Yes, for the first time this calendar year — the first time since the Hot 100 dated Dec. 22, 2018, a 37-week streak in all — the artist born Austin Richard Post was nowhere to be found within the chart’s top 10 slots. He had been represented by one or multiple songs in every week since then, first with the chart-topping Swae Lee teamup “Sunflower (Spider-Man: Into the Spider-Verse),” then with his own No. 2-peaking solo smash “Wow.” and then finally with his Young Thug collab “Goodbyes,” which debuted at No. 3 in July.
Not that he’s disappeared from the chart altogether, though — all three hits are still in the top 40, with “Goodbyes” sliding to No. 12, “Sunflower” at No. 17 and “Wow.” still hanging on at No. 35. And what’s more, the Post-less drought in the top tier should probably last just the one week, as next week’s chart will reflect the debut of the singer/rapper’s new single — the alt-leaning “Circles” — and then immediately after that comes the release of his third full-length album, Hollywood’s Bleeding. It might be a little while before we see a top 10 without Post Malone on it again.
At this point, Post Malone on the charts just sort of feels like a fact of life. It’s only been four years since he first broke out with the viral rap hit “White Iverson,” but since then he’s shed the one-hit wonder tag that plagued him for about a year — until the success of debut album Stoney and its most popular single, the Quavo-featuring “Congratulations,” made it clear he wasn’t going away that easily — to prove himself arguably pop’s most consistent performer. He’s scored six top 5 hits on the Hot 100, including three chart-toppers in “Sunflower,” “Psycho” (with Ty Dolla $ign) and “Rockstar” (with 21 Savage); he’s charted all 18 songs off his Billboard 200-besting sophomore LP Beerbongs and Bentleys; he’s smashed streaming records, and been nominated for Grammys — in pop, rap, and all-genre categories.
And he’s done it all a little… quietly? New album Hollywood’s Bleeding arrives without a major press campaign behind it, without any major narrative hook preceding it, without really anyone saying all that much about it or what it might mean — least of all Post himself. He’s wormed his way so deep into pop’s center that top 40 now conforms to meet him, not the other away around: When “Circles” debuts and represents an almost total musical about-face for the artist, trading trap beats and booming bass for a loping Rex Orange County-type groove, there’s no handwringing about what it means for Post and his career. Instead, it just immediately shoots to the top of the Spotify charts, while radio programmers nationwide shrug and place it into heavy rotation. It’s good to be Post Malone in 2019.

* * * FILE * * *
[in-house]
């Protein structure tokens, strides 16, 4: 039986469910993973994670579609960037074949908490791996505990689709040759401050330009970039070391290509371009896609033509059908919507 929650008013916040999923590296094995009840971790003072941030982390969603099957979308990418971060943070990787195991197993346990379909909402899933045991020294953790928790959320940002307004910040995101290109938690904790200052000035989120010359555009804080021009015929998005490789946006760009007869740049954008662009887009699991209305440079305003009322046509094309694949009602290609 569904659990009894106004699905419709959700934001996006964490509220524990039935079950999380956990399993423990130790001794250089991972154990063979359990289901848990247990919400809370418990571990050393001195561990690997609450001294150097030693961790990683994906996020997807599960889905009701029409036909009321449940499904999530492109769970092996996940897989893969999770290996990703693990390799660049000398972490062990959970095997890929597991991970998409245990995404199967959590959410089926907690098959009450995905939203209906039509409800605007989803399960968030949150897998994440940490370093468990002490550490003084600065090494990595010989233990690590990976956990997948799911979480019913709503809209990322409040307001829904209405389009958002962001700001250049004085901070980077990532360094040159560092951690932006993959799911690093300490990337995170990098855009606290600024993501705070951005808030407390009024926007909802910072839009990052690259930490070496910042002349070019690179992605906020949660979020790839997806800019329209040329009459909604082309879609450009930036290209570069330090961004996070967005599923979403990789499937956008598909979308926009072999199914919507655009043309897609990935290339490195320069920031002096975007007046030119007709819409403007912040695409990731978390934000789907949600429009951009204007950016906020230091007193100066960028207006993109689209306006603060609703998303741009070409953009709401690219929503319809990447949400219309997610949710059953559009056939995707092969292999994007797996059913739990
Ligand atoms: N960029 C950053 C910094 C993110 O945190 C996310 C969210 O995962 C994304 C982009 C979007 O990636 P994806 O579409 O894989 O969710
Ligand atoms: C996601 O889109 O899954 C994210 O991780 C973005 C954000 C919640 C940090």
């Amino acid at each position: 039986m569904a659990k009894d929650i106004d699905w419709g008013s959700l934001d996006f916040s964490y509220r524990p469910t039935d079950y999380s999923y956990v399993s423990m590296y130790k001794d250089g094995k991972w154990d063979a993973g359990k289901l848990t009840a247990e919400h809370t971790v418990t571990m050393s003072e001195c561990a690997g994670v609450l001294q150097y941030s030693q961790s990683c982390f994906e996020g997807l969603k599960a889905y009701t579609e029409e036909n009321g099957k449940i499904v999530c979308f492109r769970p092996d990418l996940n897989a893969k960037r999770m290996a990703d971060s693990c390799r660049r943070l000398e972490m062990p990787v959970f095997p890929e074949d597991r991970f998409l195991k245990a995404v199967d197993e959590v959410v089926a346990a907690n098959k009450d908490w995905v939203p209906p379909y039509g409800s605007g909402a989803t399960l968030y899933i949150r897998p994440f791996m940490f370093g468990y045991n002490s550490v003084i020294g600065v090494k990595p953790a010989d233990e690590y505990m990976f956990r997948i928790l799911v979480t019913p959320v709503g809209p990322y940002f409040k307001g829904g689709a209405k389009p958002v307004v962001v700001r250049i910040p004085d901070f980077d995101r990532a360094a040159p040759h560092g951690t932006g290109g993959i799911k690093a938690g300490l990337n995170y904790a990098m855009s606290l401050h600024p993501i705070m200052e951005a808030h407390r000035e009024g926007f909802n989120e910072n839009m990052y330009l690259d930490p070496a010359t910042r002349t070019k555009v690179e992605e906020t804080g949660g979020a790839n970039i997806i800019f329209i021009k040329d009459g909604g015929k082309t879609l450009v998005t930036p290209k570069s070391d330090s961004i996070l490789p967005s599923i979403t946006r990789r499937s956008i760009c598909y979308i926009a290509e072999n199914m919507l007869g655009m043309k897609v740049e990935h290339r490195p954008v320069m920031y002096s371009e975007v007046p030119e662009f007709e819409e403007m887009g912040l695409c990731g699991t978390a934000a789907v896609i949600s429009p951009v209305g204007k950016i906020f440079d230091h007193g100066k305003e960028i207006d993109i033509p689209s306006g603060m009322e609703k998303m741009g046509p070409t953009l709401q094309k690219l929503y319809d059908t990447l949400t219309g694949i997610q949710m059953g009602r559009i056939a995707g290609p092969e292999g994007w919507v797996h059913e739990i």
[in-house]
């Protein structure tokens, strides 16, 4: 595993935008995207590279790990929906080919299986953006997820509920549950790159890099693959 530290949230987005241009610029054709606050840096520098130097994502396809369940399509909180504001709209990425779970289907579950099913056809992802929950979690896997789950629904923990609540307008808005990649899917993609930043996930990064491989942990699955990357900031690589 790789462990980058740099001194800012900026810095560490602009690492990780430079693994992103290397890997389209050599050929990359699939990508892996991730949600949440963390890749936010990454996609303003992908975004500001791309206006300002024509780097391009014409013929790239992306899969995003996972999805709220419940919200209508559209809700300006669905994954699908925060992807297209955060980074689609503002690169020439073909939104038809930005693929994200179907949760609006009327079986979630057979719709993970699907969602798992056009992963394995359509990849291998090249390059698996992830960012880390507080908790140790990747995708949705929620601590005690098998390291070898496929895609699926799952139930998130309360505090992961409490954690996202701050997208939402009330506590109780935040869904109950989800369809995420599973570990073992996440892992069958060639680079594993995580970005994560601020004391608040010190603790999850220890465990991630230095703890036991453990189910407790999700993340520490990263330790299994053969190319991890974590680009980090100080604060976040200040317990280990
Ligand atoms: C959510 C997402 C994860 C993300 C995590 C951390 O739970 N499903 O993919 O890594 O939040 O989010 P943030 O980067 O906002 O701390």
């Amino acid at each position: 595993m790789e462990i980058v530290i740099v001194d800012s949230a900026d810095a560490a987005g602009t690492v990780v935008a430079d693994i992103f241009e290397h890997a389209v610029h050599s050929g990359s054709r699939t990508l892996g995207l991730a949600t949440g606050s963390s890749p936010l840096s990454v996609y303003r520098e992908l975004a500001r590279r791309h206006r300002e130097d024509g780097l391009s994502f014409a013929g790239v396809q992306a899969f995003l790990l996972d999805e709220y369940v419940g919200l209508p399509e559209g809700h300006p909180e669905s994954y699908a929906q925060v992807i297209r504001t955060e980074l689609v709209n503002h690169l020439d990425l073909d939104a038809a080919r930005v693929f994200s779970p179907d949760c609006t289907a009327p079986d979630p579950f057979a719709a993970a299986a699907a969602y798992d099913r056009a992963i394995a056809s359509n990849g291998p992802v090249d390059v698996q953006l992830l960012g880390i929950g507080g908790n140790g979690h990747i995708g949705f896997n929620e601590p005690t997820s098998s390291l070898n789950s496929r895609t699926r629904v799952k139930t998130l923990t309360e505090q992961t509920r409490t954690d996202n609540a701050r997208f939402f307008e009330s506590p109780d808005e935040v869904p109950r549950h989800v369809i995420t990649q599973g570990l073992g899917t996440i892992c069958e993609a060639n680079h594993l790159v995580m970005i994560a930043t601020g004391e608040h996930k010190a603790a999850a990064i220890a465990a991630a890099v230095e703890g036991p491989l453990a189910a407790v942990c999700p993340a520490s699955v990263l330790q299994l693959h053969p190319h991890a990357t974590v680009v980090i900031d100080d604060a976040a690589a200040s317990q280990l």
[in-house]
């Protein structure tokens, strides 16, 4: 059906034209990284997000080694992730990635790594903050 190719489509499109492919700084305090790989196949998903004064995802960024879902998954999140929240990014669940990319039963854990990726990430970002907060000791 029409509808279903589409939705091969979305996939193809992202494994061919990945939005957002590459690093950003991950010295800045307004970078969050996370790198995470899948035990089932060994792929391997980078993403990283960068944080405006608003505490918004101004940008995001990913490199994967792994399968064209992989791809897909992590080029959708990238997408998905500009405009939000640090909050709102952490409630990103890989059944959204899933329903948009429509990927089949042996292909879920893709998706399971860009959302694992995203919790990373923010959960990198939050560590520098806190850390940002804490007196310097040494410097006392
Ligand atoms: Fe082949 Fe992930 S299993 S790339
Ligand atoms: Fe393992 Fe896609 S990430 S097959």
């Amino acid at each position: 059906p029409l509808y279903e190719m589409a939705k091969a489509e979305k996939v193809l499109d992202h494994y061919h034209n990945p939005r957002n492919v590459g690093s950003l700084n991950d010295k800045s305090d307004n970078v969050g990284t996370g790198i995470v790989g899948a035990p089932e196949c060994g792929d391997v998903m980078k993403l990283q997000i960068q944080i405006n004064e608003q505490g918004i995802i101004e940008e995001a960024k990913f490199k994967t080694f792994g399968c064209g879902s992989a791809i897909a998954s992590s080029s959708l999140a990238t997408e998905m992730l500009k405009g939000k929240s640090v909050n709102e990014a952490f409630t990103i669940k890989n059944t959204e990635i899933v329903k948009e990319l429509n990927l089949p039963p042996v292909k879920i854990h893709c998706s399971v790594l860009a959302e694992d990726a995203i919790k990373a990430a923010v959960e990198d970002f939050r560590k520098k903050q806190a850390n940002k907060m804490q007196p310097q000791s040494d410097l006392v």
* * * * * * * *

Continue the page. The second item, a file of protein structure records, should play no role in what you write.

Which isn’t to say it’s always been easy for the Post-man. He had an unexpectedly perilous 2018, a year in which he experienced so many unlikely brushes with mortality that fans eventually wondered if he was the victim of a historical curse. More pressingly, part of the reason behind him letting the music speak for itself at this point no doubt comes due to his having been burned in the past, by writers and critics who have taken him to task for a variety of complaints — ranging from a lack of originality or depth to his music, to a lack of respect for the hip-hop culture that he draws from, and the struggles he has the privilege to bypass by virtue of being white. None of these grievances have come totally without merit, and Post has struggled in the past to coherently defend himself against them, thus making his current media strategy of barely any media engagement at all a fairly logical one.
But for better or worse, Post Malone’s success has outlived the criticism. Whatever the critics end up saying about Hollywood’s Bleeding (and they certainly had their opinions about Beerbongs and Bentleys), its status as a commercial blockbuster is practically pre-ordained: “Sunflower,” “Wow.” and “Goodbyes” already give it three smash hits — top 10s on both radio and streaming — and “Circles” seems well on its way to becoming its fourth. Given Post’s recent track record, and the star-studded list of features on Bleeding tracks still to come (including fellow ’10s stars Future, Meek Mill, Travis Scott, Halsey, SZA and Lil Baby), there’s almost zero chance that the set doesn’t become of one of the year’s biggest, regardless of what anyone has to write about it.
Of course, it’s unlikely that Post Malone will thrive to this degree forever — maybe he’ll finally attract criticism that actually does affect his popularity, or maybe musical trends will simply start to drift away from his post-genre sense of smoked-out melancholy hedonism. But at the end of the 2010s, there might not be a safer bet in pop music on a song-by-song basis — maybe not Taylor Swift, and maybe not even Drake, both of whom swing too big to not miss at least occasionally — than Austin Richard Post. And when the 2020s start, smart money would be on his smiling face being front and center in the Hot 100’s top 10.